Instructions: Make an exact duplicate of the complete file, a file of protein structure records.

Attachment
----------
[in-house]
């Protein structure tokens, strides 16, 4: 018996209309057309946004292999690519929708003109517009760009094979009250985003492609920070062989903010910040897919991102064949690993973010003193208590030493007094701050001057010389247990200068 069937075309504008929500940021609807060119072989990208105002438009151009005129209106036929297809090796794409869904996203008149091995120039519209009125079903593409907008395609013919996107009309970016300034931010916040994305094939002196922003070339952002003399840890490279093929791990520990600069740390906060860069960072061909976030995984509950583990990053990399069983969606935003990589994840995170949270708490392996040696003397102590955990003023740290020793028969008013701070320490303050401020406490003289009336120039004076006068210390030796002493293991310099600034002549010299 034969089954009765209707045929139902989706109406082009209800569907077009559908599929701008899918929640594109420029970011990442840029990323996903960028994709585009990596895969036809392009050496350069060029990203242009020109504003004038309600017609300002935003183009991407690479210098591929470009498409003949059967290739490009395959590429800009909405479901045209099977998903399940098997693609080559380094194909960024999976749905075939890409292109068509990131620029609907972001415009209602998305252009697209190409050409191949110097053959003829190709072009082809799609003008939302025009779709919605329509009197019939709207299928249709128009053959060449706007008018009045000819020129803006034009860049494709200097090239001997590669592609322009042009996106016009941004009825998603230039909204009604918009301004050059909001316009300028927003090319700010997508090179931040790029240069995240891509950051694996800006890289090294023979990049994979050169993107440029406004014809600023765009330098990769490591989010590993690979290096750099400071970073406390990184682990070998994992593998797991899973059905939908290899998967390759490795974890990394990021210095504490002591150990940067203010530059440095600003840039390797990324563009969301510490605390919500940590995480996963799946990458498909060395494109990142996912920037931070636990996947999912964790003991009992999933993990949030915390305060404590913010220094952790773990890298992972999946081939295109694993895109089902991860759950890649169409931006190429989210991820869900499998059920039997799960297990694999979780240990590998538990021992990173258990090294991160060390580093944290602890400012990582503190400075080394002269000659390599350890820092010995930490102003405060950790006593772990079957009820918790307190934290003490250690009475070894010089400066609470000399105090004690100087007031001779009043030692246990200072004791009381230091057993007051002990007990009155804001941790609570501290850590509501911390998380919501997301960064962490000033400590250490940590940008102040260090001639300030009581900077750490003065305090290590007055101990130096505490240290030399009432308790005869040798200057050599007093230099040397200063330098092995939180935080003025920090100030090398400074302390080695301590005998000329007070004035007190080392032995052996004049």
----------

[in-house]
């Protein structure tokens, strides 16, 4: 018996209309057309946004292999690519929708003109517009760009094979009250985003492609920070062989903010910040897919991102064949690993973010003193208590030493007094701050001057010389247990200068 069937075309504008929500940021609807060119072989990208105002438009151009005129209106036929297809090796794409869904996203008149091995120039519209009125079903593409907008395609013919996107009309970016300034931010916040994305094939002196922003070339952002003399840890490279093929791990520990600069740390906060860069960072061909976030995984509950583990990053990399069983969606935003990589994840995170949270708490392996040696003397102590955990003023740290020793028969008013701070320490303050401020406490003289009336120039004076006068210390030796002493293991310099600034002549010299 034969089954009765209707045929139902989706109406082009209800569907077009559908599929701008899918929640594109420029970011990442840029990323996903960028994709585009990596895969036809392009050496350069060029990203242009020109504003004038309600017609300002935003183009991407690479210098591929470009498409003949059967290739490009395959590429800009909405479901045209099977998903399940098997693609080559380094194909960024999976749905075939890409292109068509990131620029609907972001415009209602998305252009697209190409050409191949110097053959003829190709072009082809799609003008939302025009779709919605329509009197019939709207299928249709128009053959060449706007008018009045000819020129803006034009860049494709200097090239001997590669592609322009042009996106016009941004009825998603230039909204009604918009301004050059909001316009300028927003090319700010997508090179931040790029240069995240891509950051694996800006890289090294023979990049994979050169993107440029406004014809600023765009330098990769490591989010590993690979290096750099400071970073406390990184682990070998994992593998797991899973059905939908290899998967390759490795974890990394990021210095504490002591150990940067203010530059440095600003840039390797990324563009969301510490605390919500940590995480996963799946990458498909060395494109990142996912920037931070636990996947999912964790003991009992999933993990949030915390305060404590913010220094952790773990890298992972999946081939295109694993895109089902991860759950890649169409931006190429989210991820869900499998059920039997799960297990694999979780240990590998538990021992990173258990090294991160060390580093944290602890400012990582503190400075080394002269000659390599350890820092010995930490102003405060950790006593772990079957009820918790307190934290003490250690009475070894010089400066609470000399105090004690100087007031001779009043030692246990200072004791009381230091057993007051002990007990009155804001941790609570501290850590509501911390998380919501997301960064962490000033400590250490940590940008102040260090001639300030009581900077750490003065305090290590007055101990130096505490240290030399009432308790005869040798200057050599007093230099040397200063330098092995939180935080003025920090100030090398400074302390080695301590005998000329007070004035007190080392032995052996004049």